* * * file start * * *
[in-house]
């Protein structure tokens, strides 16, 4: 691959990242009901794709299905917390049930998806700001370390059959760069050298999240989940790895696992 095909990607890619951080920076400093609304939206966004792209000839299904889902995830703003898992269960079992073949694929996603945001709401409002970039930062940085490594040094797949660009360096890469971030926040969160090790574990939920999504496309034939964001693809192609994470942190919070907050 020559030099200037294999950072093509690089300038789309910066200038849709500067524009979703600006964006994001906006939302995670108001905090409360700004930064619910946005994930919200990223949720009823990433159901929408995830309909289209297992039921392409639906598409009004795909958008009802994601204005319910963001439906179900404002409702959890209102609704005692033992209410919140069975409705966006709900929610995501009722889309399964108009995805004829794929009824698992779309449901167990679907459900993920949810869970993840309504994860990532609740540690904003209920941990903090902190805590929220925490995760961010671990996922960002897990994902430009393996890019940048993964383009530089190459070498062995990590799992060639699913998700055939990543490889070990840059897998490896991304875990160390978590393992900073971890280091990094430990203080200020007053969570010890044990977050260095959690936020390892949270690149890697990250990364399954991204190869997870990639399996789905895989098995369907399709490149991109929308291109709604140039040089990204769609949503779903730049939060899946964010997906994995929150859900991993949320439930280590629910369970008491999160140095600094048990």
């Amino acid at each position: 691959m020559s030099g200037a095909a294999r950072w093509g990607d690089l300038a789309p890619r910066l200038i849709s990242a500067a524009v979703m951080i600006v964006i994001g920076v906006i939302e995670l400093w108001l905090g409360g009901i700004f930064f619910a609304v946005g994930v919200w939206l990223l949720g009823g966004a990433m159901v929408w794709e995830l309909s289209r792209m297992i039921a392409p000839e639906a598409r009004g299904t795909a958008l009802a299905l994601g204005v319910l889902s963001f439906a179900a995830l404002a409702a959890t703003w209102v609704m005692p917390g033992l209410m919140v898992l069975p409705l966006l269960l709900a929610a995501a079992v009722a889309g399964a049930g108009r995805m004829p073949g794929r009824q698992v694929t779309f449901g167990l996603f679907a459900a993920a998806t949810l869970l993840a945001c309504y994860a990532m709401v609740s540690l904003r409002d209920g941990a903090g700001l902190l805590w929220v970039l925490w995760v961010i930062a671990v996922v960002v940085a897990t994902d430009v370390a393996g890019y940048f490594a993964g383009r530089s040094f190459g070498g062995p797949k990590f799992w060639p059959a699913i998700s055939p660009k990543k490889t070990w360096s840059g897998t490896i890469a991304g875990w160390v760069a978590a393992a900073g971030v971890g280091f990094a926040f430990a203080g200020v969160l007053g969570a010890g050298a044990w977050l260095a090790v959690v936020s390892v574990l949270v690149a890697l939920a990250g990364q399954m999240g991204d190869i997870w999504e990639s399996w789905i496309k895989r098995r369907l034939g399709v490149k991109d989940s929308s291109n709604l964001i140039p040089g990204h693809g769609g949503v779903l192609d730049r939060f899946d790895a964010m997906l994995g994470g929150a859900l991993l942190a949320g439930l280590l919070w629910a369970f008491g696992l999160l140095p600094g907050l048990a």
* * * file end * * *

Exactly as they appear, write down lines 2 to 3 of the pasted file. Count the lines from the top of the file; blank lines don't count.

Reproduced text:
């Protein structure tokens, strides 16, 4: 691959990242009901794709299905917390049930998806700001370390059959760069050298999240989940790895696992 095909990607890619951080920076400093609304939206966004792209000839299904889902995830703003898992269960079992073949694929996603945001709401409002970039930062940085490594040094797949660009360096890469971030926040969160090790574990939920999504496309034939964001693809192609994470942190919070907050 020559030099200037294999950072093509690089300038789309910066200038849709500067524009979703600006964006994001906006939302995670108001905090409360700004930064619910946005994930919200990223949720009823990433159901929408995830309909289209297992039921392409639906598409009004795909958008009802994601204005319910963001439906179900404002409702959890209102609704005692033992209410919140069975409705966006709900929610995501009722889309399964108009995805004829794929009824698992779309449901167990679907459900993920949810869970993840309504994860990532609740540690904003209920941990903090902190805590929220925490995760961010671990996922960002897990994902430009393996890019940048993964383009530089190459070498062995990590799992060639699913998700055939990543490889070990840059897998490896991304875990160390978590393992900073971890280091990094430990203080200020007053969570010890044990977050260095959690936020390892949270690149890697990250990364399954991204190869997870990639399996789905895989098995369907399709490149991109929308291109709604140039040089990204769609949503779903730049939060899946964010997906994995929150859900991993949320439930280590629910369970008491999160140095600094048990």
């Amino acid at each position: 691959m020559s030099g200037a095909a294999r950072w093509g990607d690089l300038a789309p890619r910066l200038i849709s990242a500067a524009v979703m951080i600006v964006i994001g920076v906006i939302e995670l400093w108001l905090g409360g009901i700004f930064f619910a609304v946005g994930v919200w939206l990223l949720g009823g966004a990433m159901v929408w794709e995830l309909s289209r792209m297992i039921a392409p000839e639906a598409r009004g299904t795909a958008l009802a299905l994601g204005v319910l889902s963001f439906a179900a995830l404002a409702a959890t703003w209102v609704m005692p917390g033992l209410m919140v898992l069975p409705l966006l269960l709900a929610a995501a079992v009722a889309g399964a049930g108009r995805m004829p073949g794929r009824q698992v694929t779309f449901g167990l996603f679907a459900a993920a998806t949810l869970l993840a945001c309504y994860a990532m709401v609740s540690l904003r409002d209920g941990a903090g700001l902190l805590w929220v970039l925490w995760v961010i930062a671990v996922v960002v940085a897990t994902d430009v370390a393996g890019y940048f490594a993964g383009r530089s040094f190459g070498g062995p797949k990590f799992w060639p059959a699913i998700s055939p660009k990543k490889t070990w360096s840059g897998t490896i890469a991304g875990w160390v760069a978590a393992a900073g971030v971890g280091f990094a926040f430990a203080g200020v969160l007053g969570a010890g050298a044990w977050l260095a090790v959690v936020s390892v574990l949270v690149a890697l939920a990250g990364q399954m999240g991204d190869i997870w999504e990639s399996w789905i496309k895989r098995r369907l034939g399709v490149k991109d989940s929308s291109n709604l964001i140039p040089g990204h693809g769609g949503v779903l192609d730049r939060f899946d790895a964010m997906l994995g994470g929150a859900l991993l942190a949320g439930l280590l919070w629910a369970f008491g696992l999160l140095p600094g907050l048990a």